25. 25. Volk AP, Heise CK, Hougen JL, Artman CM, Volk KA, Wessels D, et al. ClC-3 and IClswell are required for normal neutrophil chemotaxis and shape change. J Biol Chem. 2008;283(49):34315–26. pmid:18840613
  26. 26. Iyer SS, Pulskens WP, Sadler JJ, Butter LM, Teske GJ, Ulland TK, et al. Necrotic cells trigger a sterile inflammatory response through the Nlrp3 inflammasome. Proc Natl Acad Sci U S A. 2009;106(48):20388–93. pmid:19918053
  27. 27. Goren I, Allmann N, Yogev N, Schurmann C, Linke A, Holdener M, et al. A transgenic mouse model of inducible macrophage depletion: effects of diphtheria toxin-driven lysozyme M-specific cell lineage ablation on wound inflammatory, angiogenic, and contractive processes. Am J Pathol. 2009;175(1):132–47. pmid:19528348
  28. 28. Akira S, Takeda K. Toll-like receptor signalling. Nat Rev Immunol. 2004;4(7):499–511. pmid:15229469
  29. 29. Tsujimoto H, Ono S, Efron PA, Scumpia PO, Moldawer LL, Mochizuki H. Role of Toll-like receptors in the development of sepsis. Shock. 2008;29(3):315–21. pmid:18277854
  30. 30. Medzhitov R, Preston-Hurlburt P, Janeway CA Jr. A human homologue of the Drosophila Toll protein signals activation of adaptive immunity. Nature. 1997;388(6640):394–7. pmid:9237759
  31. 31. Kwa MQ, Huynh J, Aw J, Zhang L, Nguyen T, Reynolds EC, et al. Receptor-interacting protein kinase 4 and interferon regulatory factor 6 function as a signaling axis to regulate keratinocyte differentiation. J Biol Chem. 2014;289(45):31077–87. pmid:25246526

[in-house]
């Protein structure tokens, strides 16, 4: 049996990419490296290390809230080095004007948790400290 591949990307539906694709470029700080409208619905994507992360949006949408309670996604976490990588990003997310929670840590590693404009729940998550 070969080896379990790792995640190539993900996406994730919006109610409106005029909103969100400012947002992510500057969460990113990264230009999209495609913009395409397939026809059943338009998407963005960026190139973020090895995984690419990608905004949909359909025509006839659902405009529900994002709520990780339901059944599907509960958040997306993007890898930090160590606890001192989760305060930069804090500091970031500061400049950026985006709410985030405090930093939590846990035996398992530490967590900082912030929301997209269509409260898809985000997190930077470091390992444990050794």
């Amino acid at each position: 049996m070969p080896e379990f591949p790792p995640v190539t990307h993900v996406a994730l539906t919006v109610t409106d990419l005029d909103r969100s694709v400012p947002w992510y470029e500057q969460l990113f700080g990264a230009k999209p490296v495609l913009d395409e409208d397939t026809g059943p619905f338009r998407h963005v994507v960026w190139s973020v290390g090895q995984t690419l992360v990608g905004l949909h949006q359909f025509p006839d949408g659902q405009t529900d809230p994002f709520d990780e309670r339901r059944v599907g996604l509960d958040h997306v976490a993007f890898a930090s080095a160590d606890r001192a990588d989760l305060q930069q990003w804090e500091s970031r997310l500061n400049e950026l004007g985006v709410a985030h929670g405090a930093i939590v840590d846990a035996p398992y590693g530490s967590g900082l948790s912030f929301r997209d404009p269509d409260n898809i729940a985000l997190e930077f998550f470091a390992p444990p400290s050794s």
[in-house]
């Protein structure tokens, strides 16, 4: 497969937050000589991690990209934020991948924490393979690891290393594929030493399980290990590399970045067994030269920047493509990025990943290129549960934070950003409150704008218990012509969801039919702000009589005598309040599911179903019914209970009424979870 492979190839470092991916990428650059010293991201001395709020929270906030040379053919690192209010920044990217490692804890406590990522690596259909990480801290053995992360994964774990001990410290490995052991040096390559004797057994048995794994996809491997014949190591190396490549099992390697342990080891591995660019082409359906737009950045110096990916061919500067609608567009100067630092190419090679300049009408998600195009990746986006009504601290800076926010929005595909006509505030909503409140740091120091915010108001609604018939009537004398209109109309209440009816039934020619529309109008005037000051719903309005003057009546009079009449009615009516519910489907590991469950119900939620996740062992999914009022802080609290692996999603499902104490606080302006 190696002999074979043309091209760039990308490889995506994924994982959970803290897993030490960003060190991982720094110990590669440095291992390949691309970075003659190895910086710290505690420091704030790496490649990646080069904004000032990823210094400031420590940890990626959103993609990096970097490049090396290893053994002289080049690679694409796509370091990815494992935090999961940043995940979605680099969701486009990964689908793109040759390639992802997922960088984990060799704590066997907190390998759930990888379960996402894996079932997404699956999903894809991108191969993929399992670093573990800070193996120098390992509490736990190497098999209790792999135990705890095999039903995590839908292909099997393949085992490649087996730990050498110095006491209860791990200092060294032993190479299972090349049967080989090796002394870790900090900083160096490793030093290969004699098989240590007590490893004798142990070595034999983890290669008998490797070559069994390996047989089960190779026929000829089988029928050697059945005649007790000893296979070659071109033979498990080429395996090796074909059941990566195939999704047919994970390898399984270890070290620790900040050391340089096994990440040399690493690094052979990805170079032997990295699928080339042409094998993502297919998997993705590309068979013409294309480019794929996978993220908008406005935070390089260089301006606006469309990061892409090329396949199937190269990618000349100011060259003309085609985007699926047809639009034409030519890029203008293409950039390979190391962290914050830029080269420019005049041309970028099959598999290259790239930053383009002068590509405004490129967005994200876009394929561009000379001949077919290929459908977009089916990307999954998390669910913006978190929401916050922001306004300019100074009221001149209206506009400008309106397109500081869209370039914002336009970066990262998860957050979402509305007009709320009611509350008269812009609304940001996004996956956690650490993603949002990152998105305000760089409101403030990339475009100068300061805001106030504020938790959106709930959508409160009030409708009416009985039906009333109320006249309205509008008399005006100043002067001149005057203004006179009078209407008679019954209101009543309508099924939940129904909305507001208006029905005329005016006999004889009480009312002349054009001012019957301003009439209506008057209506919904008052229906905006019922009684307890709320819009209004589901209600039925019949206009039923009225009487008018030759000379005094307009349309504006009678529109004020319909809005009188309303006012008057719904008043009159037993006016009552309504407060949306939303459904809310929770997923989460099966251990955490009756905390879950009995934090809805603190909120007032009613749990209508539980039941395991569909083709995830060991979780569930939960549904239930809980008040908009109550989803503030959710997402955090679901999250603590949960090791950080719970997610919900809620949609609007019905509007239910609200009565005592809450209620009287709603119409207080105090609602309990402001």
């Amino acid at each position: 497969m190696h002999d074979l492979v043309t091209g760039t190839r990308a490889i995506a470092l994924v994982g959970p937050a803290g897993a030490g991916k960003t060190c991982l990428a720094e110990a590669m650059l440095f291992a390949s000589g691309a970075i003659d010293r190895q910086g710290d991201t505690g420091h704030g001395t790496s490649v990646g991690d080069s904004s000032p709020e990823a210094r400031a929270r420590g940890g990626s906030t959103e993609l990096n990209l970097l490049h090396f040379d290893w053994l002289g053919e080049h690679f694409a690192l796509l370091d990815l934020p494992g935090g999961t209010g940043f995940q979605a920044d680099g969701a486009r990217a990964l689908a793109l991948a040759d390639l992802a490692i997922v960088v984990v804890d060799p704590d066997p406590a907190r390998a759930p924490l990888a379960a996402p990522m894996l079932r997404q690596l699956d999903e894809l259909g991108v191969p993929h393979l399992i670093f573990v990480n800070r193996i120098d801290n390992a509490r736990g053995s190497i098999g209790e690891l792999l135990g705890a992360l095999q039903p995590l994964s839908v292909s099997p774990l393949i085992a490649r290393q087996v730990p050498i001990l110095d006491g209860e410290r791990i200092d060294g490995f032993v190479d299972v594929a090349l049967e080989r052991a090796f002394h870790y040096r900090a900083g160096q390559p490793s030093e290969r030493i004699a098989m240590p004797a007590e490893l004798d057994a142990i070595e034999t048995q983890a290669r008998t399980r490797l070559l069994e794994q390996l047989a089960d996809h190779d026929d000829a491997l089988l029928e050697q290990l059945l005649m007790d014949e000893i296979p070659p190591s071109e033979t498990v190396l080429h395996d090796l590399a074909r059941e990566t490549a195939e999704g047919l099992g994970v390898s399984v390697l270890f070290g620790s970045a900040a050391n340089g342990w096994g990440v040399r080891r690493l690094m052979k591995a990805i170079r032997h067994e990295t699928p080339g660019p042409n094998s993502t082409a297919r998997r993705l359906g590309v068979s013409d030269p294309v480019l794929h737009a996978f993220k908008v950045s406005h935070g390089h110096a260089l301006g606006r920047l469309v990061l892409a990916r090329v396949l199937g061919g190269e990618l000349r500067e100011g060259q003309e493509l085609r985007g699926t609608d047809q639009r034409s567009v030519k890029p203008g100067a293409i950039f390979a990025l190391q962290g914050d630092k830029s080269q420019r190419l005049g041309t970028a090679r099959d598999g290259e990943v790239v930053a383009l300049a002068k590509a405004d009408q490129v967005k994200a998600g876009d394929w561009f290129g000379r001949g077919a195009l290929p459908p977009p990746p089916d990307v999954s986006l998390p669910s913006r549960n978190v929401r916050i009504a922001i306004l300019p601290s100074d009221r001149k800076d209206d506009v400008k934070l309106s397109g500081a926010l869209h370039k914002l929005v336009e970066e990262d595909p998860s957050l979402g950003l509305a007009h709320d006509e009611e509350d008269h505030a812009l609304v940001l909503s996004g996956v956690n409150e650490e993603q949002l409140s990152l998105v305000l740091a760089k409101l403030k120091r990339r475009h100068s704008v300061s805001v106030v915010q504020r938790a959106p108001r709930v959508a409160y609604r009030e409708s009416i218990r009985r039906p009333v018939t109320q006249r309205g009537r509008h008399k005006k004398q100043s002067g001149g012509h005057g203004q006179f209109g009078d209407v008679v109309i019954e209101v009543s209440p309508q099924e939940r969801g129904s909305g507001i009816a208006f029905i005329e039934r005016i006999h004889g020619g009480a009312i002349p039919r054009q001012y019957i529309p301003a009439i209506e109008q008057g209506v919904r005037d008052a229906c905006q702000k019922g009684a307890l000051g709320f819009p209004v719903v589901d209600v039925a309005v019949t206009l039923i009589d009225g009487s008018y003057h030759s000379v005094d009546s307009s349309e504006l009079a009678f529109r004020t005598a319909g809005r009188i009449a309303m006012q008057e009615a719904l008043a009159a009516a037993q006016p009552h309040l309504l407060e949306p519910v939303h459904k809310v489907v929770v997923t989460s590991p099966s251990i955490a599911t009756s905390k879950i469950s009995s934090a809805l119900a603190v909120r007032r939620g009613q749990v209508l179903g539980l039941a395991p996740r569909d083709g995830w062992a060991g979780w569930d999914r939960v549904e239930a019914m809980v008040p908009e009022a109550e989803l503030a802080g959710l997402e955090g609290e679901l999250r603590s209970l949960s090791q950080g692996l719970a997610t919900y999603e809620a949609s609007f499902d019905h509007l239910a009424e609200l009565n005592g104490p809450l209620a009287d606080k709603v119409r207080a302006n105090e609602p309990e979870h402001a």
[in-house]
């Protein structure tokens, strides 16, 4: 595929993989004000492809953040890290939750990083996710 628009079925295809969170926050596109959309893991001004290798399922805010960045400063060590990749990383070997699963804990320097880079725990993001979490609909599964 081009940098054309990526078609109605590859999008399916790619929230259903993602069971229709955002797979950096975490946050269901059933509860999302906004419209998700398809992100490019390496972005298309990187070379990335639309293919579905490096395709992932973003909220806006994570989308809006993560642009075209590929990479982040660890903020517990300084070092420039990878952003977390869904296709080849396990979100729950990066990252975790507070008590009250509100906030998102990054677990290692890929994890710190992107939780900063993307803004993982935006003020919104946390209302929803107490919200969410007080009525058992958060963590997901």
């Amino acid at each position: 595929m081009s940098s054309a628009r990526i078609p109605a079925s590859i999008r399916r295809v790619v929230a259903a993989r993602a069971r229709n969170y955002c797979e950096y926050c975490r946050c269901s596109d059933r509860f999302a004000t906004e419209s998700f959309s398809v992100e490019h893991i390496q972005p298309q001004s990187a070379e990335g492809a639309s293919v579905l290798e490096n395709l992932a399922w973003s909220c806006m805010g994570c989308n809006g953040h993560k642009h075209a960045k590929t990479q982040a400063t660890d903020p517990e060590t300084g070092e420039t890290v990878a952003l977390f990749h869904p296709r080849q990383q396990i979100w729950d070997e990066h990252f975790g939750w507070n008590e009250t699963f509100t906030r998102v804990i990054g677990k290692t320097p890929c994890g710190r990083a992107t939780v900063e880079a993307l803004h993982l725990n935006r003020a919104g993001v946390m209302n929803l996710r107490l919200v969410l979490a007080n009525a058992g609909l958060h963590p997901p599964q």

32. 32. Moreland JG, Davis AP, Bailey G, Nauseef WM, Lamb FS. Anion channels, including ClC-3, are required for normal neutrophil oxidative function, phagocytosis, and transendothelial migration. J Biol Chem. 2006;281(18):12277–88. pmid:16522634
  33. 33. Negishi H, Ohba Y, Yanai H, Takaoka A, Honma K, Yui K, et al. Negative regulation of Toll-like-receptor signaling by IRF-4. Proc Natl Acad Sci U S A. 2005;102(44):15989–94. pmid:16236719
  34. 34. Leslie EJ, O'Sullivan J, Cunningham ML, Singh A, Goudy SL, Ababneh F, et al. Expanding the genetic and phenotypic spectrum of popliteal pterygium disorders. Am J Med Genet A. 2015;167A(3):545–52. pmid:25691407
  35. 35. Rahimov F, Marazita ML, Visel A, Cooper ME, Hitchler MJ, Rubini M, et al. Disruption of an AP-2alpha binding site in an IRF6 enhancer is associated with cleft lip. Nat Genet. 2008;40(11):1341–7. pmid:18836445